Communities

Writing
Writing
Codidact Meta
Codidact Meta
The Great Outdoors
The Great Outdoors
Photography & Video
Photography & Video
Scientific Speculation
Scientific Speculation
Cooking
Cooking
Electrical Engineering
Electrical Engineering
Judaism
Judaism
Languages & Linguistics
Languages & Linguistics
Software Development
Software Development
Mathematics
Mathematics
Christianity
Christianity
Code Golf
Code Golf
Music
Music
Physics
Physics

Dashboard
Notifications
Mark all as read
Q&A

How did 'solicit' semantically shift to signify ‘manage affairs’?

+0
−0

I don't understand the semantic shift from sollicitāre ‘disturb, agitate’ to the meaning of "manage affairs", probably because "disturb, agitate" pejoratively connotes discontentment and upheaval, but "manage affairs" neutrally (or even positively) connotes business or transactions. So this shift in connotation also baffles me.

For example, in some Commonwealth countries' split legal profession, a "solicitor" signifies a lawyer for non-contentious matters who provides general advice. A solicitor doesn't "disturb, agitate" in 2021 English meanings of these verbs.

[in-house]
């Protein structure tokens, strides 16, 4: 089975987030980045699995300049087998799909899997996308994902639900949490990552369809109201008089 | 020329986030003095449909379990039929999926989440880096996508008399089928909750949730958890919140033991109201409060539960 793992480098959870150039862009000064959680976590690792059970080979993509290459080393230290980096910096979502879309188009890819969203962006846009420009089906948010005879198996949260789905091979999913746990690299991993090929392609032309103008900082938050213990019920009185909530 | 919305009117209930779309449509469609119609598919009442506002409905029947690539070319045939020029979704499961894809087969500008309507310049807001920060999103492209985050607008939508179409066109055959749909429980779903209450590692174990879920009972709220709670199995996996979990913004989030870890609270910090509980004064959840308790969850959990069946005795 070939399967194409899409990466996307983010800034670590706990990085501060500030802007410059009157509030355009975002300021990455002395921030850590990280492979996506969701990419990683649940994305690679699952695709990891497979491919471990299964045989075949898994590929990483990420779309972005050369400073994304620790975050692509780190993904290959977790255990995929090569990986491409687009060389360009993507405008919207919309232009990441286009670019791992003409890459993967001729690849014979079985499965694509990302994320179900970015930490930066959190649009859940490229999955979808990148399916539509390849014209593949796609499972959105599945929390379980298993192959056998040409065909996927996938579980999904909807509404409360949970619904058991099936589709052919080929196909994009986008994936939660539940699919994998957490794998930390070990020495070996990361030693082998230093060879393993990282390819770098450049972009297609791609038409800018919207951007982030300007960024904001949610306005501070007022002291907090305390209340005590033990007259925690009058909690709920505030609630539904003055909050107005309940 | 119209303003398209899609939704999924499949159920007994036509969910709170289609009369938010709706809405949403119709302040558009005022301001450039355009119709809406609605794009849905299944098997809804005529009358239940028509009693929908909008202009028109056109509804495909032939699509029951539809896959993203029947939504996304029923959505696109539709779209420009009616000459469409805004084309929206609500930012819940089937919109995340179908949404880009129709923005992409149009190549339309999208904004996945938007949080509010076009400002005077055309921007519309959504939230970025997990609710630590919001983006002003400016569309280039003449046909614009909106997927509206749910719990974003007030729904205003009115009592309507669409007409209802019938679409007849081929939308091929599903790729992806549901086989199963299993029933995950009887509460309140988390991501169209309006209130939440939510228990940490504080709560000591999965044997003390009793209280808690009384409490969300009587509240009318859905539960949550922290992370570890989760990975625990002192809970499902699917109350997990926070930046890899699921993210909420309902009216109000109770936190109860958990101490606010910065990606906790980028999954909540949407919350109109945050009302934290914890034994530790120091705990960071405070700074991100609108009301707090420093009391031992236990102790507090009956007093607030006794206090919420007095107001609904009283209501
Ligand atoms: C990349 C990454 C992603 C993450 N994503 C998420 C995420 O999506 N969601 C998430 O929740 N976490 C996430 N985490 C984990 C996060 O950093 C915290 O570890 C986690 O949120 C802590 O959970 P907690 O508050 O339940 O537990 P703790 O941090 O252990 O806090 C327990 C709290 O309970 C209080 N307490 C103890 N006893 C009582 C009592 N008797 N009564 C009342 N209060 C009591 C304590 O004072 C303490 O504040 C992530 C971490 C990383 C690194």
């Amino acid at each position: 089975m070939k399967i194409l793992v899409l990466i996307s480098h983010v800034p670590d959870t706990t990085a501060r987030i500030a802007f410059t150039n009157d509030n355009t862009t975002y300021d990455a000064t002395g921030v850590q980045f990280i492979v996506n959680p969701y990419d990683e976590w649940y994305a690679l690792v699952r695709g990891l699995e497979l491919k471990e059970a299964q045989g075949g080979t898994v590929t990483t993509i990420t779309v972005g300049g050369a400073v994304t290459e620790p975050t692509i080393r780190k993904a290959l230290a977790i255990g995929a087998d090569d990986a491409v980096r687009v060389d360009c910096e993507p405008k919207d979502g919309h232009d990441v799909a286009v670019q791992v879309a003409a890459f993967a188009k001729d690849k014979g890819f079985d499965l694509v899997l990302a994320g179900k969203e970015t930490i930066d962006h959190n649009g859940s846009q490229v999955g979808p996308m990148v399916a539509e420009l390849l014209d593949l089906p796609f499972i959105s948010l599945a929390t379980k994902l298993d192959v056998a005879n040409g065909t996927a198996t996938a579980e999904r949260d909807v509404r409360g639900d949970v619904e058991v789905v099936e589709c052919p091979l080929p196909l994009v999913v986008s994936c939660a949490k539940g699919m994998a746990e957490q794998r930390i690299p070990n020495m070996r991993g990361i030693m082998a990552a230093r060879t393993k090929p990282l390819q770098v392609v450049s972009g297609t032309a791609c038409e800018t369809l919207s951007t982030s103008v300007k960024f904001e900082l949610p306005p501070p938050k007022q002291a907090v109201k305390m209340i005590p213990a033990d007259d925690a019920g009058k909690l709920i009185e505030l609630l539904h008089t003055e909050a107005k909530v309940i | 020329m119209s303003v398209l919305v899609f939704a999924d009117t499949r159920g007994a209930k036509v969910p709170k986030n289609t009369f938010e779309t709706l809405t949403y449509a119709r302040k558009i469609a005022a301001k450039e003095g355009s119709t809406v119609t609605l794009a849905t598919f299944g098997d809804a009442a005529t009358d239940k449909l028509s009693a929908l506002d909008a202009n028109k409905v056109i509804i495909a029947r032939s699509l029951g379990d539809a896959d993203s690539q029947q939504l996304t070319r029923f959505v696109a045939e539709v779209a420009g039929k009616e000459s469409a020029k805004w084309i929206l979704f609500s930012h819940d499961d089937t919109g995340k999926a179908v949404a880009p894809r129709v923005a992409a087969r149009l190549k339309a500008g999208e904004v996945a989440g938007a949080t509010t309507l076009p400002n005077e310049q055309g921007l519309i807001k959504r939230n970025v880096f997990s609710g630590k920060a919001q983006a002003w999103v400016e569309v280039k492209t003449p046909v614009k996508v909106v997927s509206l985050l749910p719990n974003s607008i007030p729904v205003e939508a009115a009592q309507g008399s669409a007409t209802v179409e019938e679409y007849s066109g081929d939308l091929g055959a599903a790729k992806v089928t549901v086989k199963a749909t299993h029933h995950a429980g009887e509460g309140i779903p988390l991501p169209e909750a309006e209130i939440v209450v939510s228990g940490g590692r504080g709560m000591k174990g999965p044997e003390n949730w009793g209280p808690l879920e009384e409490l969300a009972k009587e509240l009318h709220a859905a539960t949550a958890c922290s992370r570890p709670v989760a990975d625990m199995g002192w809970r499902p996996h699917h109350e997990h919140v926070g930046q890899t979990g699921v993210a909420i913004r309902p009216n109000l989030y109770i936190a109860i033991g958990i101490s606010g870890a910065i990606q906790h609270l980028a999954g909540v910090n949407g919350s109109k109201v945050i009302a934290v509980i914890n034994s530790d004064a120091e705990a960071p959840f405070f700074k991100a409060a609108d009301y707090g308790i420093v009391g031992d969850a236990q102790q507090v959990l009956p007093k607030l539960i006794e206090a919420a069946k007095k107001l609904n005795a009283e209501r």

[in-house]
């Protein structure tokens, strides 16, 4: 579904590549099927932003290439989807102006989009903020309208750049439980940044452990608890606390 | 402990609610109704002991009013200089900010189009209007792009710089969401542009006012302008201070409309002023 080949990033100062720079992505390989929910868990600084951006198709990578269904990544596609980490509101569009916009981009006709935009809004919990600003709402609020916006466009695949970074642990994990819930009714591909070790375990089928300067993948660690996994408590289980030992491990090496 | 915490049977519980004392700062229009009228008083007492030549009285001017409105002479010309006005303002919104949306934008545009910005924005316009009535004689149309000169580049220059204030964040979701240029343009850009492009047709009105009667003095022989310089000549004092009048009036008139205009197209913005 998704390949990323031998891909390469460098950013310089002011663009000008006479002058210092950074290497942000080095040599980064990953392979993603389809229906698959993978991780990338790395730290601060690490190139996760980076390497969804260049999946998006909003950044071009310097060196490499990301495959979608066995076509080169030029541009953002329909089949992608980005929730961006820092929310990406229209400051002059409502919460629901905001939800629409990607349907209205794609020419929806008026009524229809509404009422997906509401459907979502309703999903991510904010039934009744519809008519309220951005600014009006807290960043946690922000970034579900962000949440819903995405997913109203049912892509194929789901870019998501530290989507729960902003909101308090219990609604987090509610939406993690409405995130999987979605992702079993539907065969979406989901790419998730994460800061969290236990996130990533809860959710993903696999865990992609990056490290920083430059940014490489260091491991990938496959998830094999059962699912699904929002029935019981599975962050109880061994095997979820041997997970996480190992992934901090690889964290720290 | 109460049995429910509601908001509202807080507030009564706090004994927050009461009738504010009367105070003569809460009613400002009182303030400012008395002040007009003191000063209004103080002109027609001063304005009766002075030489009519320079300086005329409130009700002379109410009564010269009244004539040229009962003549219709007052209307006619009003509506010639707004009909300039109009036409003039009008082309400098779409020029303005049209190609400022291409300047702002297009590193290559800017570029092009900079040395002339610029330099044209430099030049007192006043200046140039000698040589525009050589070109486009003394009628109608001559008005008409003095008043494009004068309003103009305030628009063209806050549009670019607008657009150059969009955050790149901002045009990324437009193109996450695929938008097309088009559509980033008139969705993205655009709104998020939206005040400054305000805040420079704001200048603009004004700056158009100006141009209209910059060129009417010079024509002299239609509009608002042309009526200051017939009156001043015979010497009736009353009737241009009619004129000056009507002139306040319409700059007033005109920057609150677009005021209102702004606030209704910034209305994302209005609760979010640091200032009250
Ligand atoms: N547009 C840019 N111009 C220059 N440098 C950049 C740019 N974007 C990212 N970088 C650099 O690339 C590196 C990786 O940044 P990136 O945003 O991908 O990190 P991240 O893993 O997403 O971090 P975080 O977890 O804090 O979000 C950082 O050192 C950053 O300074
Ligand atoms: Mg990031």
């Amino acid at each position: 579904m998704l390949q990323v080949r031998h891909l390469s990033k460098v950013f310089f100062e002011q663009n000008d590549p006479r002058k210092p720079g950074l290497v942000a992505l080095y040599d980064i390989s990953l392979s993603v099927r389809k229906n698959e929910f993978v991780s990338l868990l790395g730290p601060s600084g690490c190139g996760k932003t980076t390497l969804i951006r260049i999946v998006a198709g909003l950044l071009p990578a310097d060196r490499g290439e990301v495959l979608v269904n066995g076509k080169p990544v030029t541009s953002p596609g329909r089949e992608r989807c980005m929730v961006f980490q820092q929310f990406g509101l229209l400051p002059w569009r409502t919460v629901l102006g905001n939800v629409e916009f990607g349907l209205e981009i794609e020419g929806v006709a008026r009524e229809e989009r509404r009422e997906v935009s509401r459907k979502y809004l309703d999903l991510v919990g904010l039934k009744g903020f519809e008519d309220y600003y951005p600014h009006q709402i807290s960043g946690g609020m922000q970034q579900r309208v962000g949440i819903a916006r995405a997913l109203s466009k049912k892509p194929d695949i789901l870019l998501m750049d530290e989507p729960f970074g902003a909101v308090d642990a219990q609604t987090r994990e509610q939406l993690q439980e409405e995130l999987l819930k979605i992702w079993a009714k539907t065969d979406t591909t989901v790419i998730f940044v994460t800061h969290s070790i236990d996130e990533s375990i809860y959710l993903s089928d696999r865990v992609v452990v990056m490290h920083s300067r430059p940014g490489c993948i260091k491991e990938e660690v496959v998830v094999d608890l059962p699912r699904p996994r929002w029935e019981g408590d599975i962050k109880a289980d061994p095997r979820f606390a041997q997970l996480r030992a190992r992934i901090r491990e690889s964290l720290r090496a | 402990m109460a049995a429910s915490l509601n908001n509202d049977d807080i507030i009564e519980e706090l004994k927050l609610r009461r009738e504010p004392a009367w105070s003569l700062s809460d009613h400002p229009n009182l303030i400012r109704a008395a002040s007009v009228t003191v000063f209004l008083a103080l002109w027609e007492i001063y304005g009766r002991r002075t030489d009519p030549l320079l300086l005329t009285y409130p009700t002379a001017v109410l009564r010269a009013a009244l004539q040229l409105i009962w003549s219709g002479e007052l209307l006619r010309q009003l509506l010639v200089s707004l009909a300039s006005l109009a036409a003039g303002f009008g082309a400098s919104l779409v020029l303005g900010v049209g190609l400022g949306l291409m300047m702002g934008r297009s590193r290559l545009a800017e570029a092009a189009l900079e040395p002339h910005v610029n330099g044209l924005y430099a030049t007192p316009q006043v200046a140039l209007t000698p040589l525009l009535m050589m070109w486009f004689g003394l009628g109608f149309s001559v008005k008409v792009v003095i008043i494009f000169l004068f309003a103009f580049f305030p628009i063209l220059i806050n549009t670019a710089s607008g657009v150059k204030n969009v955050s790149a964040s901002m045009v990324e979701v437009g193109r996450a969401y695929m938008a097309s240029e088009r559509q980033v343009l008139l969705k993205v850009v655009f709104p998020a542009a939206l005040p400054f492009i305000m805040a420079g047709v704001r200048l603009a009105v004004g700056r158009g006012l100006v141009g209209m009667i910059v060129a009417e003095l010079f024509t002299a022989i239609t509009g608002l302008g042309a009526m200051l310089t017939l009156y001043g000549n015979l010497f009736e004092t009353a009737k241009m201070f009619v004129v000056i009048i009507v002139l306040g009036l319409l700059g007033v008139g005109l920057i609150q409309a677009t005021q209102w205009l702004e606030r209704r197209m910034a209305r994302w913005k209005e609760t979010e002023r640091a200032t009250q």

solicit [15]

The ultimate source of solicit is Latin sollicitus ‘agitated’, which also gave English solicitous [16]. It was a compound adjective, formed from _sollus _‘whole’ (source also of English solemn) and citus, the past participle of ciēre ‘move’ (source of English cite, excite, etc) – hence literally ‘completely moved’. From it was formed the verb sollicitāre‘disturb, agitate’, which passed into English via Old French solliciter. By the time it arrived it had acquired the additional meaning ‘manage affairs’, which lies behind the derived solicitor [15]; and the original ‘disturb’ (which has since died out) gave rise in the 16th century to ‘trouble with requests’.
      French insouciant, borrowed by English in the 19th century, goes back ultimately to Latin sollicitāre.

Word Origins (2005 2e) by John Ayto, p 467 Left column.

Why does this post require moderator attention?
You might want to add some details to your flag.
Why should this post be closed?

0 comments

0 answers

Sign up to answer this question »

This community is part of the Codidact network. We have other communities too — take a look!

You can also join us in chat!

Want to advertise this community? Use our templates!